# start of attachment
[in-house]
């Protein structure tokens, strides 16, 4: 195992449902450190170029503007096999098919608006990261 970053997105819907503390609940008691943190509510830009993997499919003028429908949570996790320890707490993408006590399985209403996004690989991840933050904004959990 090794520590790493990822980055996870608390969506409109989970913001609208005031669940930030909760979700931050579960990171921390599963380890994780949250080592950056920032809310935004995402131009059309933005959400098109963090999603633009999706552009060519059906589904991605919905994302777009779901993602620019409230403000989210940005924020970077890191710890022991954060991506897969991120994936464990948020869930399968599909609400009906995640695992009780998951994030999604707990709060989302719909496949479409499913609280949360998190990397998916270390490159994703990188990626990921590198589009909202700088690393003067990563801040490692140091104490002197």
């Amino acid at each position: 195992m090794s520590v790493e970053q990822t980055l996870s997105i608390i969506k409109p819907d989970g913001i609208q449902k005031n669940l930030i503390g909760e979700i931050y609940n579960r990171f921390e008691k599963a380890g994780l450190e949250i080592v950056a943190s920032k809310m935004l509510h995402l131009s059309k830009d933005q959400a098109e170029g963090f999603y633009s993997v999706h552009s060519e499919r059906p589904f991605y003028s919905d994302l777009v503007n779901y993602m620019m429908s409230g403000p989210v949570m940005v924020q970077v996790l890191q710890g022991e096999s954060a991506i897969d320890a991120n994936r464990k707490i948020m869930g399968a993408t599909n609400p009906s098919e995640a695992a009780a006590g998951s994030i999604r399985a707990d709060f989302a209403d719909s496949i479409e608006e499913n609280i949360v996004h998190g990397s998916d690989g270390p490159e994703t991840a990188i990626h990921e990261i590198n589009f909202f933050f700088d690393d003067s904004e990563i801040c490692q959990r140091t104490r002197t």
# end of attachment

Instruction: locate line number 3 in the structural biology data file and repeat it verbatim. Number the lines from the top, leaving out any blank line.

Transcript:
């Amino acid at each position: 195992m090794s520590v790493e970053q990822t980055l996870s997105i608390i969506k409109p819907d989970g913001i609208q449902k005031n669940l930030i503390g909760e979700i931050y609940n579960r990171f921390e008691k599963a380890g994780l450190e949250i080592v950056a943190s920032k809310m935004l509510h995402l131009s059309k830009d933005q959400a098109e170029g963090f999603y633009s993997v999706h552009s060519e499919r059906p589904f991605y003028s919905d994302l777009v503007n779901y993602m620019m429908s409230g403000p989210v949570m940005v924020q970077v996790l890191q710890g022991e096999s954060a991506i897969d320890a991120n994936r464990k707490i948020m869930g399968a993408t599909n609400p009906s098919e995640a695992a009780a006590g998951s994030i999604r399985a707990d709060f989302a209403d719909s496949i479409e608006e499913n609280i949360v996004h998190g990397s998916d690989g270390p490159e994703t991840a990188i990626h990921e990261i590198n589009f909202f933050f700088d690393d003067s904004e990563i801040c490692q959990r140091t104490r002197t």